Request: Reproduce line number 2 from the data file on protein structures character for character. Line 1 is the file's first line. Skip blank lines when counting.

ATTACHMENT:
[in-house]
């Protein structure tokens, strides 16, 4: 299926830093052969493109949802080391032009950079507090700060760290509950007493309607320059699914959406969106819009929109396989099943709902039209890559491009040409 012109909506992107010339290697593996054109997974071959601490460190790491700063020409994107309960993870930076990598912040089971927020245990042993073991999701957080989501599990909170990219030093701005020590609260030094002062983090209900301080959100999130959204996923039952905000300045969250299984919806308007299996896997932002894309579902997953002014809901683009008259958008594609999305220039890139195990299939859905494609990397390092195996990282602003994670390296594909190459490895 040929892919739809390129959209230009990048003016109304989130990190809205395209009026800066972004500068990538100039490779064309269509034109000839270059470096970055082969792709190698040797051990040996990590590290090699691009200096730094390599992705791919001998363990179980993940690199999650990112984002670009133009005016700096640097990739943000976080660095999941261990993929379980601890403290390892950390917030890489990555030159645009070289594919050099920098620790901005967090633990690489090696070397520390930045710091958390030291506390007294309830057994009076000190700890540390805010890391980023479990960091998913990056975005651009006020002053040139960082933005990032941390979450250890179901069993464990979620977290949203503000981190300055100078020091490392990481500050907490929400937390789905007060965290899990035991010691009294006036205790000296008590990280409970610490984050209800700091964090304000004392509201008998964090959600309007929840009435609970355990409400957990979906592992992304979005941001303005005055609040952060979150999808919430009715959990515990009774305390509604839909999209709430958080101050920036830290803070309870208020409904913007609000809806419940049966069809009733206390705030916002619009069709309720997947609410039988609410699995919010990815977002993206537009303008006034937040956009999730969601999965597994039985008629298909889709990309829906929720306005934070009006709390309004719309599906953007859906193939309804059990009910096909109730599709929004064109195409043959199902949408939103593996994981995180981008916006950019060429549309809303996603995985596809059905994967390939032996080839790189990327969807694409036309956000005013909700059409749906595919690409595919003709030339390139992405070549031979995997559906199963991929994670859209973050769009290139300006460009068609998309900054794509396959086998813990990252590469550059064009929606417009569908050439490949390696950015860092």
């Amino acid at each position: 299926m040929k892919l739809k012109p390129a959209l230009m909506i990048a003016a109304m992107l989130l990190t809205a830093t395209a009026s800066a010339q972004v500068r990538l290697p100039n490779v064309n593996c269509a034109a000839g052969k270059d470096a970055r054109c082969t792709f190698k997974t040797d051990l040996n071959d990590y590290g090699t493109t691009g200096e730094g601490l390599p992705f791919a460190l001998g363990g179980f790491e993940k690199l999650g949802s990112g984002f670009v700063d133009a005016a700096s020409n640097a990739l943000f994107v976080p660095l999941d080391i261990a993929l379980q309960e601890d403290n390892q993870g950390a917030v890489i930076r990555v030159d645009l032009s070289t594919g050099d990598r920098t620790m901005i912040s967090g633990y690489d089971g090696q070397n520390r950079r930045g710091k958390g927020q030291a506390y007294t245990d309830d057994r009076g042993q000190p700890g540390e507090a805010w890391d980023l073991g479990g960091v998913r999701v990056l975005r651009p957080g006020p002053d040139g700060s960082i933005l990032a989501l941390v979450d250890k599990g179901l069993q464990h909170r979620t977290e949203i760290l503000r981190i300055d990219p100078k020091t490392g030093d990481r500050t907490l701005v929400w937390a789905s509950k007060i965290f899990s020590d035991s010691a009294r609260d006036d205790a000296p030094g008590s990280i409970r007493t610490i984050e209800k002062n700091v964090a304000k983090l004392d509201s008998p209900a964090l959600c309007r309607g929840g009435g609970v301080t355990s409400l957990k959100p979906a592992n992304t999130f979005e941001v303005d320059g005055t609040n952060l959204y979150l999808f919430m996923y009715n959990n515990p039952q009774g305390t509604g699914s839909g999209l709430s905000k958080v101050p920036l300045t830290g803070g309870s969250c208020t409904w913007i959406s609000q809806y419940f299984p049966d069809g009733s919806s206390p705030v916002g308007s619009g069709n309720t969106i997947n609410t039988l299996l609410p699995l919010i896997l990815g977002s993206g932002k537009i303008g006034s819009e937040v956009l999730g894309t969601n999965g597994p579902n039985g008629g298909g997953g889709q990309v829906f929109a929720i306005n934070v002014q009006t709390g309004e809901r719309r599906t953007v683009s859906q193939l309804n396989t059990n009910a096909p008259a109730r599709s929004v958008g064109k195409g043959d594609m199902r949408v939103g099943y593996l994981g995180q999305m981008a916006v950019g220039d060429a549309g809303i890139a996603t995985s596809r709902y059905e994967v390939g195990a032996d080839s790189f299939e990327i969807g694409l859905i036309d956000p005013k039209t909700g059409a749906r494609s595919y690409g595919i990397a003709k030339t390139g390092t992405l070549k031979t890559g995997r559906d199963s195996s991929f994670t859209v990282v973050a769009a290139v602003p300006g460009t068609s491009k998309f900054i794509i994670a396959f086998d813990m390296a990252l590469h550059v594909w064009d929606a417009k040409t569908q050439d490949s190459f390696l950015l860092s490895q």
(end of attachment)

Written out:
């Protein structure tokens, strides 16, 4: 299926830093052969493109949802080391032009950079507090700060760290509950007493309607320059699914959406969106819009929109396989099943709902039209890559491009040409 012109909506992107010339290697593996054109997974071959601490460190790491700063020409994107309960993870930076990598912040089971927020245990042993073991999701957080989501599990909170990219030093701005020590609260030094002062983090209900301080959100999130959204996923039952905000300045969250299984919806308007299996896997932002894309579902997953002014809901683009008259958008594609999305220039890139195990299939859905494609990397390092195996990282602003994670390296594909190459490895 040929892919739809390129959209230009990048003016109304989130990190809205395209009026800066972004500068990538100039490779064309269509034109000839270059470096970055082969792709190698040797051990040996990590590290090699691009200096730094390599992705791919001998363990179980993940690199999650990112984002670009133009005016700096640097990739943000976080660095999941261990993929379980601890403290390892950390917030890489990555030159645009070289594919050099920098620790901005967090633990690489090696070397520390930045710091958390030291506390007294309830057994009076000190700890540390805010890391980023479990960091998913990056975005651009006020002053040139960082933005990032941390979450250890179901069993464990979620977290949203503000981190300055100078020091490392990481500050907490929400937390789905007060965290899990035991010691009294006036205790000296008590990280409970610490984050209800700091964090304000004392509201008998964090959600309007929840009435609970355990409400957990979906592992992304979005941001303005005055609040952060979150999808919430009715959990515990009774305390509604839909999209709430958080101050920036830290803070309870208020409904913007609000809806419940049966069809009733206390705030916002619009069709309720997947609410039988609410699995919010990815977002993206537009303008006034937040956009999730969601999965597994039985008629298909889709990309829906929720306005934070009006709390309004719309599906953007859906193939309804059990009910096909109730599709929004064109195409043959199902949408939103593996994981995180981008916006950019060429549309809303996603995985596809059905994967390939032996080839790189990327969807694409036309956000005013909700059409749906595919690409595919003709030339390139992405070549031979995997559906199963991929994670859209973050769009290139300006460009068609998309900054794509396959086998813990990252590469550059064009929606417009569908050439490949390696950015860092």